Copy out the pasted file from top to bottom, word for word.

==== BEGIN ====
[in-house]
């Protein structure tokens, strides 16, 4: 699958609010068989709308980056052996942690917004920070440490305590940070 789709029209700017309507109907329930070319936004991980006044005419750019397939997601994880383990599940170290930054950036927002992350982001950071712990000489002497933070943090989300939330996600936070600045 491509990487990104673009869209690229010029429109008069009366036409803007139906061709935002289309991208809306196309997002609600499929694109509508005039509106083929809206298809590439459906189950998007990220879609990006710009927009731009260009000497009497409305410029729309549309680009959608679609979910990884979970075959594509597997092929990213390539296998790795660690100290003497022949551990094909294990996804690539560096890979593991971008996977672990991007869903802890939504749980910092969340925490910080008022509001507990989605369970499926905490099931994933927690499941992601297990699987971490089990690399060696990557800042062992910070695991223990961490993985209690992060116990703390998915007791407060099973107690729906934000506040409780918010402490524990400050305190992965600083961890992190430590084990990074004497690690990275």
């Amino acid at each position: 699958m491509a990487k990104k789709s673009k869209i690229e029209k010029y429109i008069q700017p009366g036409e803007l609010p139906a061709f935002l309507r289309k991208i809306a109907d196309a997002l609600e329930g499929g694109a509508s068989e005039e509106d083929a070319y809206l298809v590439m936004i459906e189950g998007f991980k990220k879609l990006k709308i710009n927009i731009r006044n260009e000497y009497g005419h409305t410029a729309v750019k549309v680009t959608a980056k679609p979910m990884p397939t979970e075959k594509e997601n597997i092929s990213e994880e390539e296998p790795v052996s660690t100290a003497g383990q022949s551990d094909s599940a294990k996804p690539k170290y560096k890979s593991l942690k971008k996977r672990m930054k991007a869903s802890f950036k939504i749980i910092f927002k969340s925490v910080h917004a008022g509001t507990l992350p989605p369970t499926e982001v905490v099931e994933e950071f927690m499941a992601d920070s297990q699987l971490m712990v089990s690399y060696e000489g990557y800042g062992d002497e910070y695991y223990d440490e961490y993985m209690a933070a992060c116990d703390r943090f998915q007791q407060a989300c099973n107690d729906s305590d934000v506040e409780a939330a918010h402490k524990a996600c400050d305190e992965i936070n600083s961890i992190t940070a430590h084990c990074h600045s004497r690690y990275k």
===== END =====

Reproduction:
[in-house]
């Protein structure tokens, strides 16, 4: 699958609010068989709308980056052996942690917004920070440490305590940070 789709029209700017309507109907329930070319936004991980006044005419750019397939997601994880383990599940170290930054950036927002992350982001950071712990000489002497933070943090989300939330996600936070600045 491509990487990104673009869209690229010029429109008069009366036409803007139906061709935002289309991208809306196309997002609600499929694109509508005039509106083929809206298809590439459906189950998007990220879609990006710009927009731009260009000497009497409305410029729309549309680009959608679609979910990884979970075959594509597997092929990213390539296998790795660690100290003497022949551990094909294990996804690539560096890979593991971008996977672990991007869903802890939504749980910092969340925490910080008022509001507990989605369970499926905490099931994933927690499941992601297990699987971490089990690399060696990557800042062992910070695991223990961490993985209690992060116990703390998915007791407060099973107690729906934000506040409780918010402490524990400050305190992965600083961890992190430590084990990074004497690690990275």
């Amino acid at each position: 699958m491509a990487k990104k789709s673009k869209i690229e029209k010029y429109i008069q700017p009366g036409e803007l609010p139906a061709f935002l309507r289309k991208i809306a109907d196309a997002l609600e329930g499929g694109a509508s068989e005039e509106d083929a070319y809206l298809v590439m936004i459906e189950g998007f991980k990220k879609l990006k709308i710009n927009i731009r006044n260009e000497y009497g005419h409305t410029a729309v750019k549309v680009t959608a980056k679609p979910m990884p397939t979970e075959k594509e997601n597997i092929s990213e994880e390539e296998p790795v052996s660690t100290a003497g383990q022949s551990d094909s599940a294990k996804p690539k170290y560096k890979s593991l942690k971008k996977r672990m930054k991007a869903s802890f950036k939504i749980i910092f927002k969340s925490v910080h917004a008022g509001t507990l992350p989605p369970t499926e982001v905490v099931e994933e950071f927690m499941a992601d920070s297990q699987l971490m712990v089990s690399y060696e000489g990557y800042g062992d002497e910070y695991y223990d440490e961490y993985m209690a933070a992060c116990d703390r943090f998915q007791q407060a989300c099973n107690d729906s305590d934000v506040e409780a939330a918010h402490k524990a996600c400050d305190e992965i936070n600083s961890i992190t940070a430590h084990c990074h600045s004497r690690y990275k």